Janice’s father still refused to believe her. He became convinced that it was all really some sort of scheme to make him look bad so that when his wife divorced him he’d get nothing because everyone hated him. Never mind there was no impending divorce and everyone seemed to hate his wife for blowing the whistle – somehow it was all about him. Rather than believe his daughter and medical tests, he left his family. He said he couldn’t live among such hateful liars. Several months later, he and Janice’s mother divorced and she moved her family several states away after gaining full custody.

Now a young adult at a northeastern University, Janice is doing much better. It took a few years of therapy and a lot of love, but she is as mended as she feels she can expect to be. She still has trust issues with people and she shared with us that even giving and receiving gifts, no matter how small they are or who they come from, still makes her feel uneasy. Relationships have been problematic for and she finds that she tends to find herself being closest to other abuse victims like herself – a sadly and surprisingly large group of people to choose from now that survivor groups are becoming more common.

As parents, we can look for some of the classic signs of abuse such as regressive and/or antisocial behavior, becoming withdrawn, major changes in dietary habits, nightmares, allusions to a secret, etc… there are a few dozen possible signs of abuse. The best thing to do, however, is talk to your children regularly. You may think they are too young to talk to about sex, but you can certainly talk in terms of good and bad touch and make it known you are to be told of any instance of bad touching. Keep in mind, 8 years old is the low end of the most abused age range of children.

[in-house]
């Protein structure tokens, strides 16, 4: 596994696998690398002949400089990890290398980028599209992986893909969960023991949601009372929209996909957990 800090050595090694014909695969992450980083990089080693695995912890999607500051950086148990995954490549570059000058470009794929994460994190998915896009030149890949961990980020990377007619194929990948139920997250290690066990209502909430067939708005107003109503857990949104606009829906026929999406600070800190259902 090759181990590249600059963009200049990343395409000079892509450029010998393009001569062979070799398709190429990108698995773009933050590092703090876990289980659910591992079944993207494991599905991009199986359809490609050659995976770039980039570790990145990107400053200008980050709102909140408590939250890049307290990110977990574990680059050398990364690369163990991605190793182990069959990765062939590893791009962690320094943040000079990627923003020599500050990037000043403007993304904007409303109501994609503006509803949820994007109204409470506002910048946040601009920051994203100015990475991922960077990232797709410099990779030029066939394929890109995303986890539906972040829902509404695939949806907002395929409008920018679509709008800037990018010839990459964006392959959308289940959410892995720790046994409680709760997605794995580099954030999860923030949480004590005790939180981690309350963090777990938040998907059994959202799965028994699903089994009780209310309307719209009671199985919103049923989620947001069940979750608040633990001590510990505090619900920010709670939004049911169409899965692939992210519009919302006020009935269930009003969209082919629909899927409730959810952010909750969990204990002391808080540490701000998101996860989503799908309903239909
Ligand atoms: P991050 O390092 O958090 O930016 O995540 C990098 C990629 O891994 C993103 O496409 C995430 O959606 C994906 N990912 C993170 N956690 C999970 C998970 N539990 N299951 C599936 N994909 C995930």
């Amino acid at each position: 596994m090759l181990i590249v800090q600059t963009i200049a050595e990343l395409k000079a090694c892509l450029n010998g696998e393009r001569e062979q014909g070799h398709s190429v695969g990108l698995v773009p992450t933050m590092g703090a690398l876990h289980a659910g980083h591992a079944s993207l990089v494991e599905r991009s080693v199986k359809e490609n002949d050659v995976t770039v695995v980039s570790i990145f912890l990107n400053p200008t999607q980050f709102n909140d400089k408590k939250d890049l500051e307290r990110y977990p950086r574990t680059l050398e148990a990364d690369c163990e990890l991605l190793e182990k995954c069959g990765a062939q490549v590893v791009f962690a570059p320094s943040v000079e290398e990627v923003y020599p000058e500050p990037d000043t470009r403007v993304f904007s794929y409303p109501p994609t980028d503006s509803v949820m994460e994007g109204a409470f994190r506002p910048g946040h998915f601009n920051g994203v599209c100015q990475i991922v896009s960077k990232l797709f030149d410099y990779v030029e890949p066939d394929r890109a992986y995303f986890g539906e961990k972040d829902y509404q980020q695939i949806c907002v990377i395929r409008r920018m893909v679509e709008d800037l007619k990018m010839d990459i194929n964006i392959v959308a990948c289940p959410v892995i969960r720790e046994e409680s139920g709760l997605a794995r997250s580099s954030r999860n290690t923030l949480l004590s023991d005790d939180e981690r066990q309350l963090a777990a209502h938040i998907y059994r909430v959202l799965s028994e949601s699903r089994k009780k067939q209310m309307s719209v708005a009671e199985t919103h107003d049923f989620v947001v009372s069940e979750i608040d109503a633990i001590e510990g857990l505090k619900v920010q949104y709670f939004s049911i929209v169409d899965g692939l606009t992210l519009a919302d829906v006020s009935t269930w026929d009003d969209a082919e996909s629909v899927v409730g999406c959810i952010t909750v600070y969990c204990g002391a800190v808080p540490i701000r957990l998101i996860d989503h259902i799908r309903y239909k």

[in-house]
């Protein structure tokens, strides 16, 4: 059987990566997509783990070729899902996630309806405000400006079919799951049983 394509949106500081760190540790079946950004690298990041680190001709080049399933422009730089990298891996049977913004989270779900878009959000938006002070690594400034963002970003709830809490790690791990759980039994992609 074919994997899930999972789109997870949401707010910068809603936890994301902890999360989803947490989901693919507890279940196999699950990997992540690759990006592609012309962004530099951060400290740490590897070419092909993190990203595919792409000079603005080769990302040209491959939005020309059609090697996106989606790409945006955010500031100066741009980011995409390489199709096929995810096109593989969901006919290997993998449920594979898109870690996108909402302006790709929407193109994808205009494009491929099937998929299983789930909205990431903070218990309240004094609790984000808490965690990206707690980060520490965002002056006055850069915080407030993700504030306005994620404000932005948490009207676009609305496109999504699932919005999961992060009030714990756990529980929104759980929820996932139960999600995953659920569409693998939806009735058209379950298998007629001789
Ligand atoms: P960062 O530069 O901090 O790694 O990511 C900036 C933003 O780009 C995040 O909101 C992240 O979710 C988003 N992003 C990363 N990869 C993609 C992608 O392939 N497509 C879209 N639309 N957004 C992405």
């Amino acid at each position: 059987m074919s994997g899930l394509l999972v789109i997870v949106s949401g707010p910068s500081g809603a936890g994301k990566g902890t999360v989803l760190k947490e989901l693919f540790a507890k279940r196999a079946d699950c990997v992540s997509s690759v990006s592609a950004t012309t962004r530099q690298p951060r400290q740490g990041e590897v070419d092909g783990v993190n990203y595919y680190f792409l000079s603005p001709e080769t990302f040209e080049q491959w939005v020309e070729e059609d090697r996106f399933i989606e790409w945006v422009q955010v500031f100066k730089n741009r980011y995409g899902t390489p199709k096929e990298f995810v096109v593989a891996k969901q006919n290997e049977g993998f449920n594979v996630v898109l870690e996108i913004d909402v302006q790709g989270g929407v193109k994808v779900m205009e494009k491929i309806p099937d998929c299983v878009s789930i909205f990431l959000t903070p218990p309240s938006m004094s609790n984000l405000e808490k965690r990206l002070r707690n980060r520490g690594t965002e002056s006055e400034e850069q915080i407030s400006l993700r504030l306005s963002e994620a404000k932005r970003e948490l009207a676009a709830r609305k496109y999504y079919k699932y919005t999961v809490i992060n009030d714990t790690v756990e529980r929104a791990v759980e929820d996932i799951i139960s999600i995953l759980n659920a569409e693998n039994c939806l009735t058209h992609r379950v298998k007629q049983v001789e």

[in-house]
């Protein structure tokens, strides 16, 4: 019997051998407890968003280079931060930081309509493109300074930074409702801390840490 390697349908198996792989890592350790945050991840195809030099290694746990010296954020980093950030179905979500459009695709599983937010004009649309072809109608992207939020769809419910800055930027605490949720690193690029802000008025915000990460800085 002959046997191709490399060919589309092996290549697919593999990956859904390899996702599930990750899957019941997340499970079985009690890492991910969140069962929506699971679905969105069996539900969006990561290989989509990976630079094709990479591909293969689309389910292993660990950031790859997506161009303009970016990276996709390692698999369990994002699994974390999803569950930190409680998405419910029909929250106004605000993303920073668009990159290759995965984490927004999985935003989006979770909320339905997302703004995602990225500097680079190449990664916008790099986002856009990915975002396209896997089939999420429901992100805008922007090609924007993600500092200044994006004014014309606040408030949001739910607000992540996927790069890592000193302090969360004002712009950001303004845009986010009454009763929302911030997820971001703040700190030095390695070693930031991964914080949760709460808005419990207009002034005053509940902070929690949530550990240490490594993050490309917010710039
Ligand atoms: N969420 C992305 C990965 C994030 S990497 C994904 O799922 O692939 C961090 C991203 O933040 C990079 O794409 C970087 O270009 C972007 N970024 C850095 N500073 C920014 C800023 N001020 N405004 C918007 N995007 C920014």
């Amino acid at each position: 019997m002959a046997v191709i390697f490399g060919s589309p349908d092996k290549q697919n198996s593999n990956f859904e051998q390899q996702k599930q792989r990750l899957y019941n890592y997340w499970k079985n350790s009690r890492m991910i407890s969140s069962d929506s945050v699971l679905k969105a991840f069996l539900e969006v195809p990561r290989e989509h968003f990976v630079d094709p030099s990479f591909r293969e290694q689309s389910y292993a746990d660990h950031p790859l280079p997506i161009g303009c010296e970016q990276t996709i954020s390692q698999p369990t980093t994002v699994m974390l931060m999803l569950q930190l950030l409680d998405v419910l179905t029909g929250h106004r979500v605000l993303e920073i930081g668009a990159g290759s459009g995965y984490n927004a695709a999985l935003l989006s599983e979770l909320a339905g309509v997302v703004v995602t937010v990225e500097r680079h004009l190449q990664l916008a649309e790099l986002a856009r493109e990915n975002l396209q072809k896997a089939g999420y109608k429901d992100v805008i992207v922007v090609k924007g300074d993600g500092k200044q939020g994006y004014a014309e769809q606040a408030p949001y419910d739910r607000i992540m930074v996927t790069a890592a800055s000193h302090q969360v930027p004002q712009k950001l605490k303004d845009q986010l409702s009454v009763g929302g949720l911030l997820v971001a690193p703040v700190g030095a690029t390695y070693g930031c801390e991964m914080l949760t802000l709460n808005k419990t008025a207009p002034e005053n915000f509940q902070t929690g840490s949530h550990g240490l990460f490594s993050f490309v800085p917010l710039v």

Sandusky Sentenced, Image Courtesy of

No matter how many petitions we sign, no matter how well protected we try to keep our children, abuse can happen. In almost 10% of reported cases it happens at school. It happens at sports or music practice, scouting, churches, a family get-together and even at home as happened to Janice. It can happen anywhere. This is why it is so important you not only learn the warning signs but pay attention to who your kids are around when not under your direct supervision. Please educate your children and empower them to speak up! Let them understand that should it happen, it is not their fault and that they will not get in trouble for telling you.


Our children are the greatest of all our creations. They are born innocent and trusting. It is our job to do everything we can to protect them and bring to justice anyone that would rob their innocence and taint their trust in humankind. Be proactive and be aware. Our children deserve our every effort to protect them.

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  1. Tracy says:

    Thank you for this article Amanda. It is a reminder that we all need to keep in the back of our minds… unfortunately.